Original celtic bards were actually historians. All of celtic tradition was oral, so someone had to remeber it and pass it on. The poetry and music were only added to make it easier to remember. We can imagine the D&D Bard as a kind of wandering historian-in-training. He already knows some of the songs/stories, but has a long way to go - as he gains experience, he learns more and more of them. But he isn't performing what we would call a scientific reaserch - he is wandering the land, collecting pieces of lore and legend.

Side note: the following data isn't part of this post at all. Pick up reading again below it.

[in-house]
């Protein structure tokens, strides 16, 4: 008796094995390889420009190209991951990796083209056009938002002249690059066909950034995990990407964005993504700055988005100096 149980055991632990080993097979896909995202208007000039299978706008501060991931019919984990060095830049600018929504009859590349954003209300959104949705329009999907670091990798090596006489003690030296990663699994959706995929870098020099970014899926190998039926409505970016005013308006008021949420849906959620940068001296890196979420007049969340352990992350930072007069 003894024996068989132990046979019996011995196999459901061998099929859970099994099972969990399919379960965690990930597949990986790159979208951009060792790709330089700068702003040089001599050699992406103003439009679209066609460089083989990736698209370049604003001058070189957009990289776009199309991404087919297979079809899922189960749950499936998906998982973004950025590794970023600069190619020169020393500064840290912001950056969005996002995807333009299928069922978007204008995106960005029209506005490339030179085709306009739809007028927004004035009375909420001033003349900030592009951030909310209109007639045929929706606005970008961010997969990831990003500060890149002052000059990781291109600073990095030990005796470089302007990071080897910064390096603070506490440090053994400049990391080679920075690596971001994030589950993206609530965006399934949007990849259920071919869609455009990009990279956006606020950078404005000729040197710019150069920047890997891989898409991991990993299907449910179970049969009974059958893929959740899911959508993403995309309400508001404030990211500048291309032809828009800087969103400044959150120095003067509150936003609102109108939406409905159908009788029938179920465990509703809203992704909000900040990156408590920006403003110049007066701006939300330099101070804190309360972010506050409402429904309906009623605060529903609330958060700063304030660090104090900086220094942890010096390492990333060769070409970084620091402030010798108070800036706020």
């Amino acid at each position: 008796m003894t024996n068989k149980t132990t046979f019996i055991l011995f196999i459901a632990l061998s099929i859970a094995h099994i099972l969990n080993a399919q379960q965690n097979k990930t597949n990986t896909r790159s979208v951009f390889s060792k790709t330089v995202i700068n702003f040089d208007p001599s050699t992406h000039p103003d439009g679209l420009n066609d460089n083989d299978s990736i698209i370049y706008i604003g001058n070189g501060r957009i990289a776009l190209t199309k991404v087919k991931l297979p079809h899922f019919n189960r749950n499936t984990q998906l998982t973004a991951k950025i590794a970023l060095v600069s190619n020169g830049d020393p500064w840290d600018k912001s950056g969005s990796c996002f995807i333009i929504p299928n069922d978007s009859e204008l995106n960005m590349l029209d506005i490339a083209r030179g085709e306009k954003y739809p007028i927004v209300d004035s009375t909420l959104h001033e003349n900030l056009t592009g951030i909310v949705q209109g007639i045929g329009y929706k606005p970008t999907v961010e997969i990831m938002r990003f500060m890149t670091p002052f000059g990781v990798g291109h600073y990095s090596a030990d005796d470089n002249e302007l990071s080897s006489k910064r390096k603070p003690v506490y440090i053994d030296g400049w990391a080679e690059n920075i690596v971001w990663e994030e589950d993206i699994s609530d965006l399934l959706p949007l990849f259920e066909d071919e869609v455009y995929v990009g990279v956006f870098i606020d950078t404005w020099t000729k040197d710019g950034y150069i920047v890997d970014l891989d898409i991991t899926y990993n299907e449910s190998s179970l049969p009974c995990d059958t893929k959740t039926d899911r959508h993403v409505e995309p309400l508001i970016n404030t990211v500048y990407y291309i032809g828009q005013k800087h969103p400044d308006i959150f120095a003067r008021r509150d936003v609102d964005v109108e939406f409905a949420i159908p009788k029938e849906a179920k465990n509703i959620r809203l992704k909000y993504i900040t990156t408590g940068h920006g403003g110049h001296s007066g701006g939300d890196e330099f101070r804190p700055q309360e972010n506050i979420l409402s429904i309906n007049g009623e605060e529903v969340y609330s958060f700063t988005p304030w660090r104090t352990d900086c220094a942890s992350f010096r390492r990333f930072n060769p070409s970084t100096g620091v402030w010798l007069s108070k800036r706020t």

So, for example, he may know that a vampire can be killed by putting a stake through his heart, beacause he knows "The Song of Barabarus, the Mighty Vampire Slayer", but he doesn't need to know that the same vampire is weak to light, since it isn't mentioned in this song. He would need to know "The Legend of Saint Carnus and the Dark Beast" - which, while technically covering the same topic, is about a completly different person from completly different land, and thus not a part of "a pack". For someone which aproperiate scholary knowledge, this two facts are tied together as a part of vampire lore. For bards, those are separate things, tied to specific places, clans and stories.